11 thoughts on “Core Banking Solution Providers Are Failing Regional Banks”
Very interesting “bottom lines”. As a provider of workflow and CRE due diligence software we abut the “best of breed” issue frequently as executives tend to maintain a low risk appetite. And like some of the companies mentioned here there’s a tendency for the legacy companies to be complacent. I appreciate your insightful and candid views.
Nice article, good points! What are your views on the smaller regional providers that are long-standing (not newcomers like Nymbus, Corelation etc) and not acquired by the big four – such as VSoft, CSI, DCI, Nicola Banking System, IBT, FLEX, and so on?
I wrote about a consortium being formed to help banks negotiate with vendors two years ago https://bit.ly/2E0awE4 and more recently I talked with Kony at Money2020 and its CEO Tom Hogan said, “Among banking CEOs, there is almost unanimous disdain for the core providers.” The systems are seen as inflexible, overpriced, difficult and expensive to modify, but banks are locked into long-term contracts, averaging seven years, in an era when the technology change is accelerating.” https://bit.ly/2Sghh7w It does seem to be a problem.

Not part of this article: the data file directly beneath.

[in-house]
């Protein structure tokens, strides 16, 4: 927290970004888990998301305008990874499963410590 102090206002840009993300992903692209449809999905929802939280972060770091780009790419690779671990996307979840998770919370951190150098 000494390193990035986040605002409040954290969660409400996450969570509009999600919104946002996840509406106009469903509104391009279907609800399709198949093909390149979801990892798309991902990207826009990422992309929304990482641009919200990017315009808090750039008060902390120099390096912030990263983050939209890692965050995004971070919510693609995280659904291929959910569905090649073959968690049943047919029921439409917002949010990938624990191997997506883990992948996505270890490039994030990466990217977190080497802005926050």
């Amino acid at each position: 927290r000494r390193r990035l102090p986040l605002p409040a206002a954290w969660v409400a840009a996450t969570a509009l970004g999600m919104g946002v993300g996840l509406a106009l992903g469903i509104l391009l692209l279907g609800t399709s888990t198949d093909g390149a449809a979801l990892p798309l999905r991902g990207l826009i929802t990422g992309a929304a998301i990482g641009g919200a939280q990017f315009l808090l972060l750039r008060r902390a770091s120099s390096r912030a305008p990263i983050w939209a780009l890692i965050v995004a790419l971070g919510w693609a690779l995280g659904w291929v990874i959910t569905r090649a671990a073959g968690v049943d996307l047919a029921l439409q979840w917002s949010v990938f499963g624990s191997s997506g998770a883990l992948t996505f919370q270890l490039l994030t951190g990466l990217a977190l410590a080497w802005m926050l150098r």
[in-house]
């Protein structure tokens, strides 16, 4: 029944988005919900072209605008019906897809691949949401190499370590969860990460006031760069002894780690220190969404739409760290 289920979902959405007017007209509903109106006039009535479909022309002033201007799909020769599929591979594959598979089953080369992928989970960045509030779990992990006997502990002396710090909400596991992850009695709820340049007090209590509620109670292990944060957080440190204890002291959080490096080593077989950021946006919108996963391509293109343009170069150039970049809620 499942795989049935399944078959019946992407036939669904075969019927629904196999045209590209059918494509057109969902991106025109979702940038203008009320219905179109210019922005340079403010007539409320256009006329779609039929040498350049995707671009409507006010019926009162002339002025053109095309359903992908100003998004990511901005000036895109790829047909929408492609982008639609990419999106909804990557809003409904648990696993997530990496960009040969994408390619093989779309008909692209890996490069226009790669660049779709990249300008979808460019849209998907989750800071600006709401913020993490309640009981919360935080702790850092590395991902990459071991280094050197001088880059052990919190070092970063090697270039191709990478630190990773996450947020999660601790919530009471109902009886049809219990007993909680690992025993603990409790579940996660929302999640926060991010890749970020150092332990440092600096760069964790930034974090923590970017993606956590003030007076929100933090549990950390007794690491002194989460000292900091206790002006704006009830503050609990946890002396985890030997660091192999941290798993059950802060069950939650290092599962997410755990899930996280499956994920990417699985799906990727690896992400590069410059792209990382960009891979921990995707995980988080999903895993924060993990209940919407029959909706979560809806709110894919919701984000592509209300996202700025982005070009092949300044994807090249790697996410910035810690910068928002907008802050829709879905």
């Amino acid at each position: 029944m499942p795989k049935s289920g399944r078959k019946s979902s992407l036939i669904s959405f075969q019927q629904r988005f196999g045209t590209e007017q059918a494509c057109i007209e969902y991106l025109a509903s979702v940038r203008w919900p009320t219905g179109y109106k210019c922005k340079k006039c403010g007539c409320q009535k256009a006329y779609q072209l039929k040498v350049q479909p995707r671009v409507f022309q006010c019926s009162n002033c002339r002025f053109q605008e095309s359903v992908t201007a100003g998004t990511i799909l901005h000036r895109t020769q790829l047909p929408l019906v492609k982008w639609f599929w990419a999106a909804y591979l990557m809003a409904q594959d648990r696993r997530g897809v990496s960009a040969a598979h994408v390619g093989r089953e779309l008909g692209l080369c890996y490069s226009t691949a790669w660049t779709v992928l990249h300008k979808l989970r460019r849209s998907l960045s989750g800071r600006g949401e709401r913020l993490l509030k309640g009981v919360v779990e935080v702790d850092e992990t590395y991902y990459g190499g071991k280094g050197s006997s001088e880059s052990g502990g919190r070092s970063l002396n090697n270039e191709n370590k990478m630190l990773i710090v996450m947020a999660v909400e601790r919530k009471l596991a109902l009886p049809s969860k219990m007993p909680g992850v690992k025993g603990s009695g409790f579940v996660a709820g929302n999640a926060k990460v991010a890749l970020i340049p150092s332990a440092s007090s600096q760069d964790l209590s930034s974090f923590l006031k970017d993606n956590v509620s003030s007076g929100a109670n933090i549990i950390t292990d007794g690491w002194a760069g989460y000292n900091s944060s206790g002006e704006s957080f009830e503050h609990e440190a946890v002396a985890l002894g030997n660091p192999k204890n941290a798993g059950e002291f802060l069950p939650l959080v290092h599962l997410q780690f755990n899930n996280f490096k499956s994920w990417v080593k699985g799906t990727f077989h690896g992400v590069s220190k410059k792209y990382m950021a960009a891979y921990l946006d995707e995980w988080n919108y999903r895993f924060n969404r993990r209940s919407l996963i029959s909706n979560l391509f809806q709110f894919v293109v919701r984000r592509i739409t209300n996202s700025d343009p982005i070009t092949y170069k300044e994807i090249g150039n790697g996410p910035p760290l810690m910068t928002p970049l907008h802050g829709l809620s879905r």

Why no mention of Finastra?
Tanya, thanks for reading and for your question. The solutions that you mention aren’t typically found in (or marketed to) $10+ billion institutions so I didn’t include them in my post. However, a roundup of these providers would be a good idea for a future article!
Quintin what do you think of FIS’s core Horizon for a bank that recently crossed the $10B threshold and will be $16B in 2019 after announced acquisitions?